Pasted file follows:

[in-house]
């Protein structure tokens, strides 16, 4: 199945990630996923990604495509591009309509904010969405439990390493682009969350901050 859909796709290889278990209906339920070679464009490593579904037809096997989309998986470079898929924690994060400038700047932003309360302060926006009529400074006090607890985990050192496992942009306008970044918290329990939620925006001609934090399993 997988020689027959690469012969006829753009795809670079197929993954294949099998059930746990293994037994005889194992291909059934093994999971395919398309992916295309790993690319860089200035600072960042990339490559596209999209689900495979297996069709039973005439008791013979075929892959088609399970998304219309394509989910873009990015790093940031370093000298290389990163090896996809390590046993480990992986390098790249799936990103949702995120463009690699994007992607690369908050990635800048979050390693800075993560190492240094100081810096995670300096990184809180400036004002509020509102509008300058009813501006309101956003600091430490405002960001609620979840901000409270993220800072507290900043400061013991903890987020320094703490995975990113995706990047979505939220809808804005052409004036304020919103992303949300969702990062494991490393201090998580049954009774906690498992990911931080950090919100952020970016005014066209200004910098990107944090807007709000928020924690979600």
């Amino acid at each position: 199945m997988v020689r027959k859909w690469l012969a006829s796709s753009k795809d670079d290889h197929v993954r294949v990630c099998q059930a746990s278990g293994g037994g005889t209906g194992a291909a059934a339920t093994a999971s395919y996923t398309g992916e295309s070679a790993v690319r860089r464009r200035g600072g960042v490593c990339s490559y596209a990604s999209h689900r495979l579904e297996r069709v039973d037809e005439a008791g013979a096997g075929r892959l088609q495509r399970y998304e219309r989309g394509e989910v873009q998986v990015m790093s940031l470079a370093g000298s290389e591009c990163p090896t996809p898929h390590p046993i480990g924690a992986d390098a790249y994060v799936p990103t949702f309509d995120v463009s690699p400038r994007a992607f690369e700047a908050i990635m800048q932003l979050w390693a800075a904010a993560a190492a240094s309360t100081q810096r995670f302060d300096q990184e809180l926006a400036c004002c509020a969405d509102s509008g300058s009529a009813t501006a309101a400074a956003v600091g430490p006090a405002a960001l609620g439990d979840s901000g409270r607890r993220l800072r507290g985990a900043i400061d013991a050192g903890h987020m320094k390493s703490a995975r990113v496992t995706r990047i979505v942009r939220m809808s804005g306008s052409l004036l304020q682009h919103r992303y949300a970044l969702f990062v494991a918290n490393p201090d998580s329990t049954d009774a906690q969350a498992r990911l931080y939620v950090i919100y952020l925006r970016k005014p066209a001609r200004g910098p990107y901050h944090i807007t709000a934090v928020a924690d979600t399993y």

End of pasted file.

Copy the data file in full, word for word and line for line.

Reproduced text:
[in-house]
């Protein structure tokens, strides 16, 4: 199945990630996923990604495509591009309509904010969405439990390493682009969350901050 859909796709290889278990209906339920070679464009490593579904037809096997989309998986470079898929924690994060400038700047932003309360302060926006009529400074006090607890985990050192496992942009306008970044918290329990939620925006001609934090399993 997988020689027959690469012969006829753009795809670079197929993954294949099998059930746990293994037994005889194992291909059934093994999971395919398309992916295309790993690319860089200035600072960042990339490559596209999209689900495979297996069709039973005439008791013979075929892959088609399970998304219309394509989910873009990015790093940031370093000298290389990163090896996809390590046993480990992986390098790249799936990103949702995120463009690699994007992607690369908050990635800048979050390693800075993560190492240094100081810096995670300096990184809180400036004002509020509102509008300058009813501006309101956003600091430490405002960001609620979840901000409270993220800072507290900043400061013991903890987020320094703490995975990113995706990047979505939220809808804005052409004036304020919103992303949300969702990062494991490393201090998580049954009774906690498992990911931080950090919100952020970016005014066209200004910098990107944090807007709000928020924690979600």
């Amino acid at each position: 199945m997988v020689r027959k859909w690469l012969a006829s796709s753009k795809d670079d290889h197929v993954r294949v990630c099998q059930a746990s278990g293994g037994g005889t209906g194992a291909a059934a339920t093994a999971s395919y996923t398309g992916e295309s070679a790993v690319r860089r464009r200035g600072g960042v490593c990339s490559y596209a990604s999209h689900r495979l579904e297996r069709v039973d037809e005439a008791g013979a096997g075929r892959l088609q495509r399970y998304e219309r989309g394509e989910v873009q998986v990015m790093s940031l470079a370093g000298s290389e591009c990163p090896t996809p898929h390590p046993i480990g924690a992986d390098a790249y994060v799936p990103t949702f309509d995120v463009s690699p400038r994007a992607f690369e700047a908050i990635m800048q932003l979050w390693a800075a904010a993560a190492a240094s309360t100081q810096r995670f302060d300096q990184e809180l926006a400036c004002c509020a969405d509102s509008g300058s009529a009813t501006a309101a400074a956003v600091g430490p006090a405002a960001l609620g439990d979840s901000g409270r607890r993220l800072r507290g985990a900043i400061d013991a050192g903890h987020m320094k390493s703490a995975r990113v496992t995706r990047i979505v942009r939220m809808s804005g306008s052409l004036l304020q682009h919103r992303y949300a970044l969702f990062v494991a918290n490393p201090d998580s329990t049954d009774a906690q969350a498992r990911l931080y939620v950090i919100y952020l925006r970016k005014p066209a001609r200004g910098p990107y901050h944090i807007t709000a934090v928020a924690d979600t399993y």